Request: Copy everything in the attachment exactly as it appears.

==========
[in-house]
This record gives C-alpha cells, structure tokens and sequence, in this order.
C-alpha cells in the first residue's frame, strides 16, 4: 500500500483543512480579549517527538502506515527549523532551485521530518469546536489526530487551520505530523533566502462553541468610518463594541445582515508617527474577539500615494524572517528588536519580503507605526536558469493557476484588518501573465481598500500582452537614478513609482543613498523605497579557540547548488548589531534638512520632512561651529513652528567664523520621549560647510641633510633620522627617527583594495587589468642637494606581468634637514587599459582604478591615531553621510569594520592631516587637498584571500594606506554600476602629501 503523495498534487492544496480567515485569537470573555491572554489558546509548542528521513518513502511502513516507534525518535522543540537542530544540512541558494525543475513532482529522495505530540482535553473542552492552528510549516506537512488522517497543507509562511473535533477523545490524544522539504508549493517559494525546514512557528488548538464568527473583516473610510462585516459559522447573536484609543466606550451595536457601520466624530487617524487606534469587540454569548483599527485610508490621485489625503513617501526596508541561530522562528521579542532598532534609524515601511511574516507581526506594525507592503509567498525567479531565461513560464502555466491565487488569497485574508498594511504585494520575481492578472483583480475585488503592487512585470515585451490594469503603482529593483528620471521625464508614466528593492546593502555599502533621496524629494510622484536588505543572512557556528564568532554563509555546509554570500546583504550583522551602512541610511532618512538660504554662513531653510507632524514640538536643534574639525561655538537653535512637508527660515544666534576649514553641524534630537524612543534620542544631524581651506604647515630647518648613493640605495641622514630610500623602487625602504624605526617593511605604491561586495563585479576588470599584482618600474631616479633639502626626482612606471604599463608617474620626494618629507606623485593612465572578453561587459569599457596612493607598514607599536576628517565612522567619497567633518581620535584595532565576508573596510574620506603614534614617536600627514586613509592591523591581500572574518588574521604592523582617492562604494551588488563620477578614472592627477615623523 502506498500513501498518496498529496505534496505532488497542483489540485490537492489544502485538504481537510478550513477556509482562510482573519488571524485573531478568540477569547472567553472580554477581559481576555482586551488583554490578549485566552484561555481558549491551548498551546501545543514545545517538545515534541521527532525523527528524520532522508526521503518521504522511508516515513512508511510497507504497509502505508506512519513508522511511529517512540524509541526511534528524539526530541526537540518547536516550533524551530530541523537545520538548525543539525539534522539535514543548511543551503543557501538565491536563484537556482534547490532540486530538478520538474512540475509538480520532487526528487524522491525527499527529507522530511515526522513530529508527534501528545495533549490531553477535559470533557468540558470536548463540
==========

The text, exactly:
[in-house]
This record gives C-alpha cells, structure tokens and sequence, in this order.
C-alpha cells in the first residue's frame, strides 16, 4: 500500500483543512480579549517527538502506515527549523532551485521530518469546536489526530487551520505530523533566502462553541468610518463594541445582515508617527474577539500615494524572517528588536519580503507605526536558469493557476484588518501573465481598500500582452537614478513609482543613498523605497579557540547548488548589531534638512520632512561651529513652528567664523520621549560647510641633510633620522627617527583594495587589468642637494606581468634637514587599459582604478591615531553621510569594520592631516587637498584571500594606506554600476602629501 503523495498534487492544496480567515485569537470573555491572554489558546509548542528521513518513502511502513516507534525518535522543540537542530544540512541558494525543475513532482529522495505530540482535553473542552492552528510549516506537512488522517497543507509562511473535533477523545490524544522539504508549493517559494525546514512557528488548538464568527473583516473610510462585516459559522447573536484609543466606550451595536457601520466624530487617524487606534469587540454569548483599527485610508490621485489625503513617501526596508541561530522562528521579542532598532534609524515601511511574516507581526506594525507592503509567498525567479531565461513560464502555466491565487488569497485574508498594511504585494520575481492578472483583480475585488503592487512585470515585451490594469503603482529593483528620471521625464508614466528593492546593502555599502533621496524629494510622484536588505543572512557556528564568532554563509555546509554570500546583504550583522551602512541610511532618512538660504554662513531653510507632524514640538536643534574639525561655538537653535512637508527660515544666534576649514553641524534630537524612543534620542544631524581651506604647515630647518648613493640605495641622514630610500623602487625602504624605526617593511605604491561586495563585479576588470599584482618600474631616479633639502626626482612606471604599463608617474620626494618629507606623485593612465572578453561587459569599457596612493607598514607599536576628517565612522567619497567633518581620535584595532565576508573596510574620506603614534614617536600627514586613509592591523591581500572574518588574521604592523582617492562604494551588488563620477578614472592627477615623523 502506498500513501498518496498529496505534496505532488497542483489540485490537492489544502485538504481537510478550513477556509482562510482573519488571524485573531478568540477569547472567553472580554477581559481576555482586551488583554490578549485566552484561555481558549491551548498551546501545543514545545517538545515534541521527532525523527528524520532522508526521503518521504522511508516515513512508511510497507504497509502505508506512519513508522511511529517512540524509541526511534528524539526530541526537540518547536516550533524551530530541523537545520538548525543539525539534522539535514543548511543551503543557501538565491536563484537556482534547490532540486530538478520538474512540475509538480520532487526528487524522491525527499527529507522530511515526522513530529508527534501528545495533549490531553477535559470533557468540558470536548463540